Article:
To some extent the tragic legacy of Covid-19 will be quantifiable. History will judge how bad a pandemic was based on the number of deaths, hospitalizations, cases, and those suffering from long-term Covid.

So far, more than 100,000 people have died of Covid in the UK, a clear indication of the effects it has caused. However, the sad fact is that there will be an even greater legacy that will be much harder to quantify – indirect deaths and illnesses caused by Covid.

I am thinking specifically of cancer here, although of course there will be many stroke and heart disease patient deaths who may have their referral delayed.

At the beginning of the pandemic, at the end of the pandemic, medical professionals warned that there would be more deaths from cancer than from coronavirus.

At the height of the first wave, NHS England made it very clear that elective surgery would be suspended but urgent surgery and cancer treatment would continue, with the NHS largely sticking to it.

“When I yell for help, nobody on the other end listens.”

Peter Marsden struggles for survival in the balance.

He is waiting for diagnostic tests if pancreatic cancer is suspected – the tests have been repeatedly pushed back because of Covid.

He now has an appointment in February, but fears the damage has already been done.

He was only in the middle of the diagnostic tests before Covid struck.

His last tests have been postponed from July to January and now again. Medical professionals believe he has either pancreatitis or pancreatic cancer.

The 73-year-old fell from 11 to seven within a few months.

He cannot walk, he cannot go to the bathroom without help, and he is in constant pain despite his high quality pain medication.

Another problem is that the doctors told him that given his current weight, he would not be able to perform the surgery even if he was diagnosed.

Nine months later, more than 36,000 people are hospitalized with Covid, many intensive care units are overwhelmed and NHS staff are being hired to help.

The impact is that Some hospital trusts had no choice but to cancel some urgent cancer operations.

They really, really don’t want that, they say, but without an ICU bed to rest on, or without an anesthetist or theater nurse for surgery, they just can’t operate on their patients.

This is a big problem, not just for the patients themselves, but also for the hospital staff and even for the head of the NHS.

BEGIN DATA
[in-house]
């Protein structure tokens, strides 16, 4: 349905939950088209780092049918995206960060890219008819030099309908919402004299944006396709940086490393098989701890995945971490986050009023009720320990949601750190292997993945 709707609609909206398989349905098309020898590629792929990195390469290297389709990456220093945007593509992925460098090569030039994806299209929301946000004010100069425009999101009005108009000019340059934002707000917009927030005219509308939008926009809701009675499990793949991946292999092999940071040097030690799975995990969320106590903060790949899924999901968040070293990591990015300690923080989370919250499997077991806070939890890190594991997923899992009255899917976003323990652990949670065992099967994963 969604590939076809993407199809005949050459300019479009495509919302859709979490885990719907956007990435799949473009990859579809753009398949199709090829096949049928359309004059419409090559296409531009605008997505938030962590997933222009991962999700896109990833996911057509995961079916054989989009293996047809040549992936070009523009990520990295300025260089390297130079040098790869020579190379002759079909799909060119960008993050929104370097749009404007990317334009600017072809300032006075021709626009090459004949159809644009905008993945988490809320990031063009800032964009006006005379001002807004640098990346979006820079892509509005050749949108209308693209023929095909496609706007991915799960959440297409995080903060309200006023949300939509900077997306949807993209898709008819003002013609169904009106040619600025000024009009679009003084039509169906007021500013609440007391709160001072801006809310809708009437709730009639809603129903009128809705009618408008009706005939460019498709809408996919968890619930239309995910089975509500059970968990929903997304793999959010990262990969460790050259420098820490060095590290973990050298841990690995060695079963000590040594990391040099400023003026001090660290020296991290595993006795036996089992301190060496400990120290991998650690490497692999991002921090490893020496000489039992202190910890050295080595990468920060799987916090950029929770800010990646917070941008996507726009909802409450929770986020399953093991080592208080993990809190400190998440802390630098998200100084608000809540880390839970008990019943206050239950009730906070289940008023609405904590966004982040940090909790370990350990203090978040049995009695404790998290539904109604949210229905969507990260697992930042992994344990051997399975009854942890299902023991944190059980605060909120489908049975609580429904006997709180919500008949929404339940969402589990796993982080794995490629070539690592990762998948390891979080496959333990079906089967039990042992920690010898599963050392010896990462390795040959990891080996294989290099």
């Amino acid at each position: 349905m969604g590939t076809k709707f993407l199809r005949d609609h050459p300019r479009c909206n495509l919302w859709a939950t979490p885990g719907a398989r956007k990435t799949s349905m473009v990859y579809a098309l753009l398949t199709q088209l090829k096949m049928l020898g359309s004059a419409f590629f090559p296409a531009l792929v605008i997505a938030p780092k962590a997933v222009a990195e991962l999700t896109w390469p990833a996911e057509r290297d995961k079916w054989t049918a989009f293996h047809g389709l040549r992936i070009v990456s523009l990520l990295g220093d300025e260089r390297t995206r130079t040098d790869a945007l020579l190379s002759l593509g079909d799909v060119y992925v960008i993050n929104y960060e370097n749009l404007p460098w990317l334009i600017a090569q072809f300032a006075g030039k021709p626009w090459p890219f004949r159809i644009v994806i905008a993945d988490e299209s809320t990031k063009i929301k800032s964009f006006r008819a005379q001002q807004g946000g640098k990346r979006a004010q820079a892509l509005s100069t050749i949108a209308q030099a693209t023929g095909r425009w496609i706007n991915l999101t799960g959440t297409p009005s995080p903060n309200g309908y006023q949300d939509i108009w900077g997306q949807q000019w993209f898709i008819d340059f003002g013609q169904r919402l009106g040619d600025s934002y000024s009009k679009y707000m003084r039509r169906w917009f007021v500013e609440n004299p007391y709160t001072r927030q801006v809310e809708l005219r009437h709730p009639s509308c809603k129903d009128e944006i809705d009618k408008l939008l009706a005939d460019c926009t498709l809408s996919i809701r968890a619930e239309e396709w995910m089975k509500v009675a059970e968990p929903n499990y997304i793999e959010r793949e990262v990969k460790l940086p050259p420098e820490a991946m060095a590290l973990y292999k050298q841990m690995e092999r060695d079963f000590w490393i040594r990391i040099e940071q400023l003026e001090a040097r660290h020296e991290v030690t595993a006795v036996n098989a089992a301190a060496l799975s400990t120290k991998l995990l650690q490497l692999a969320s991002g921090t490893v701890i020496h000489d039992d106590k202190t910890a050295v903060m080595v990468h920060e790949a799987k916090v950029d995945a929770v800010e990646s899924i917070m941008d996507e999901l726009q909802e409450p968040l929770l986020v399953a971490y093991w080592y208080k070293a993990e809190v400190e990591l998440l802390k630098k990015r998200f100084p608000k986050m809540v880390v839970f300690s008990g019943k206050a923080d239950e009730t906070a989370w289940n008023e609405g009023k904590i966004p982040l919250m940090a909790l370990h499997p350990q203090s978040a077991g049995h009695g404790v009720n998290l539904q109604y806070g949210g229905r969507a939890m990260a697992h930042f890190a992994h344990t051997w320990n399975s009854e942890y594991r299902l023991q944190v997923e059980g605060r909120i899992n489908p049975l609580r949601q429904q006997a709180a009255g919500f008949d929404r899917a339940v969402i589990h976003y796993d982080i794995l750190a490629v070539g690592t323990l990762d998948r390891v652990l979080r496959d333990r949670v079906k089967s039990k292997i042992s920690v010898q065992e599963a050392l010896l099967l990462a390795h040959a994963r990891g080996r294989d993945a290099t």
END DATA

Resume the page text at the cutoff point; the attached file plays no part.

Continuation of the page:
Photo credit: PA

Earlier this week, NHS England chief Sir Simon Stevens admitted he was concerned about the impact Covid was having on cancer surgery.

He said there was a lot of focus on making sure the surgeries continue, but he acknowledged the pressure is on anesthesiologists who are now in critical care.

What can be done when it is predicted that there could be an additional 18,000 deaths in cancer patients in the next 12 months?

I’ve been to a special cancer center at Royal Marsden in south west London.

It’s a so-called clean hub where cancer treatment and surgery can continue throughout the pandemic.

Nick Van As, medical director at Royal Marsden Hospital, says the situation is “unprecedented”.

The hospital is accepting patients from other areas of London to ensure that urgent operations can continue.

The local medical director described it as unprecedented and many trusts across the country have come together to offer the same service.

The only problem is that there aren’t enough.

According to initial forecasts, there were 800 fewer cancer operations than usual in the first two weeks of January.

There are potentially hundreds of patients sitting at home in need of surgery who are now at risk of getting sick and sick.

Glyn Lewis Says Medicines Are Playing With His Life:

Glyn Lewis is one of those patients. He has stage two prostate cancer, his surgery has been postponed and he has not been given an appointment for one in the future.

Glyn told us he felt the NHS was playing with his life and is now trying to raise funds so he can pay to do the procedure privately.

Oncologist Pat Price told us there are thousands of patients like Glyn.

  • “We have to save both cancer patients and Covid patients”

These are patients who have no idea whether their cancer is spreading, getting worse, or actually leading to death while waiting for surgery.

That is the tragedy of this situation.

Unlike the coronavirus, we may never know the true scale of cancer deaths caused by the effects of Covid.

Glyn may or may not be fine, but he will never be able to prove whether or not postponing his surgery has affected his condition.

Pat has met with NHS leaders to request that the situation be urgently considered. She wants more cancer centers to be set up and an urgent plan to go through the backlog of cases that have been growing rapidly.

She says we also need to save cancer patients, not just Covid patients. Who could possibly disagree?

An NHS spokesman told ITV News, “Although Covid has put tremendous pressure on the NHS, nearly 1.5 million people had cancer screenings and more than 200,000 started treatment during the pandemic. The latest full November data shows that cancer surgery was 94%. ” the level it was in 2019.

“The NHS message is clear: people should continue to report for a routine check-up or get checked-up if they have a symptom of concern.”